Questions from the Field is a selection of questions the NPCA Technical Services Department receives from calls, emails and comments on blogs or magazine articles on precast.org. If you have a technical question that needs an answer, contact us by calling (800) 366-7731 or visit precast.org/technical-services.
Can you explain the procedures and methodology of hydrostatic tests for precast box culvert joints?
NPCA Technical Services engineers answered:
The use of preformed rubber gaskets for precast box pipe sections is not universal. A designer should check with local precast box manufacturers about availability. ASTM C1677, “Standard Specification for Joints for Concrete Box, Using Rubber Gaskets,” provides details regarding the joint design and plant performance proof-of-design testing criteria. The test involves placing hydrostatic pressure on a joint centered in straight alignment and/or in an off-centered alignment. The specific procedure on how to conduct the test is left to the precast manufacturer.
For small-diameter pipe and box sections, a common test method involved casting a bulkhead to be placed at the ends of at least two jointed pipe sections. The pipe was then filled with water to the prescribed test pressure and joints were observed for the specified holding time. However, this test method is not practical for large-span box sections and even circular pipe. The test method used for these sections is to provide an apparatus or setup to isolate the specific tested joint so the compressed gasket seal can be hydrostatically energized to the required testing pressure. This is also accomplished for circular pipe with the use of an internal or external joint testing apparatus that encapsulates the joint with a metallic can and seals the joint on each side with inflatable bladders. The annulus is then filled with air or water to test the gasket seal.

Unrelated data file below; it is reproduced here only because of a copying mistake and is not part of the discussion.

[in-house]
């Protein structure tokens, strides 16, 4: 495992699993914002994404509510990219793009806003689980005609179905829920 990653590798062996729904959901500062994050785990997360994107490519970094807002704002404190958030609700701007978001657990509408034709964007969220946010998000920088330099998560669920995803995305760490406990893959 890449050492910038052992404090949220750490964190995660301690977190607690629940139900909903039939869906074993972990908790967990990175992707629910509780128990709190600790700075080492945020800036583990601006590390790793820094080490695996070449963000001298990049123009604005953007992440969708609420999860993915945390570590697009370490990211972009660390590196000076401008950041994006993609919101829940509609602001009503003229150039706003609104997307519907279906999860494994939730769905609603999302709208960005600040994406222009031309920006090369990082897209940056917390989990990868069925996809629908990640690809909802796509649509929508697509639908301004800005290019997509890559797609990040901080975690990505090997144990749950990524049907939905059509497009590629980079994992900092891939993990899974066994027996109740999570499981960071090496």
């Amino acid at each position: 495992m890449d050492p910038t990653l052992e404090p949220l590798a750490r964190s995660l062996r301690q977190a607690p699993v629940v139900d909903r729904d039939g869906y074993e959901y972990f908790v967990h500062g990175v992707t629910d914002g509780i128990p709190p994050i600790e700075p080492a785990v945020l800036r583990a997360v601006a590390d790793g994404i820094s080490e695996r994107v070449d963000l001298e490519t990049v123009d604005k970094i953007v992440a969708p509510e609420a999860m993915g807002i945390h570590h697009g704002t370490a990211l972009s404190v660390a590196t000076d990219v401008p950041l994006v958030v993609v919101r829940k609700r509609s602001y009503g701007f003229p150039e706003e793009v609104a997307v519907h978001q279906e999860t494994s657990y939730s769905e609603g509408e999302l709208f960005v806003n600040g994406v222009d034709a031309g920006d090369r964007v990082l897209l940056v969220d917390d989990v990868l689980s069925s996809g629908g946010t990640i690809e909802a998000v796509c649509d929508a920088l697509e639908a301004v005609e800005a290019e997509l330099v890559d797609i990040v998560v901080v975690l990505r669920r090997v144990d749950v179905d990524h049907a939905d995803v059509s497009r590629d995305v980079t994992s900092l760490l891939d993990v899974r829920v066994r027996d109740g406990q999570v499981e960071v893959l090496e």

Unfortunately, rectangular geometry of box sections does not lend itself to standard joint testing. The best way to conduct a plant joint test is to use a secondary gasket of the homed joint, typically in the shoulder area of the spigot or end of the bell section. This creates a small isolated space confined by the spigot, bell-tested gasket and secondary backup gasket. Two small holes are then carefully drilled into the joint space and small-diameter copper or steel pipes with shut-off valves are grouted into the openings. One pipe allows water to enter and fill the annular space between the joint gasket and the backup gasket and serves to only isolate the test water. The second pipe serves as an air release (see diagram). This setup makes joint design testing simple and easy. However, plant employees are recommended – depending on the joint geometry, setup and hydrostatic forces – to hold the box sections together, as the pressure may push them apart.
I recently saw a TV program about a maximum security prison being built using precast concrete cells. The cement was especially strong and was coated using a special concrete primer and epoxy-resin paint. Are these materials suitable for building a ferro-cement sailboat?
NPCA Technical Services engineers answered:
Research shows a final seal coating should be placed on the exterior surface of the hull to add watertightness. However, research doesn’t say if the epoxy system used at prisons is an appropriate coating for boats. Coatings are developed for specific applications such as UV tolerance, temperature ranges, etc. Additionally, elasticity is an important characteristic to consider. Some epoxy coatings are hard like glass, but may not be best to use on a boat. Also, some elasticity could be beneficial in spanning any small curing shrinkage cracks that may occur.
One important consideration with a ferro-cement ship constructed today is the substantial advancement in concrete mix admixture and components technology. The use of special fiber reinforcement (thermoplastic or carbon) adds an increased level of ductility to a thin-shelled concrete structure. Additionally, admixtures can now allow concrete, known as self-consolidating concrete, to flow under their own head pressure without the need for traditional vibration consolidation. This is being used for intricate architectural components and difficult concrete pours with reinforcement constrictions. Another admixture technology is the crystalline sealants within the mix itself, which internally seal small cracks with cement hydration byproducts. This is successfully employed in many large concrete tank applications and concrete bridge decks.
Lastly, ultra high performance concrete with compressive strengths exceeding 15,000 psi is used to manufacture large, thin architectural sections. It currently is used without course aggregate and in conjunction with steel fibers. Good luck with the launch.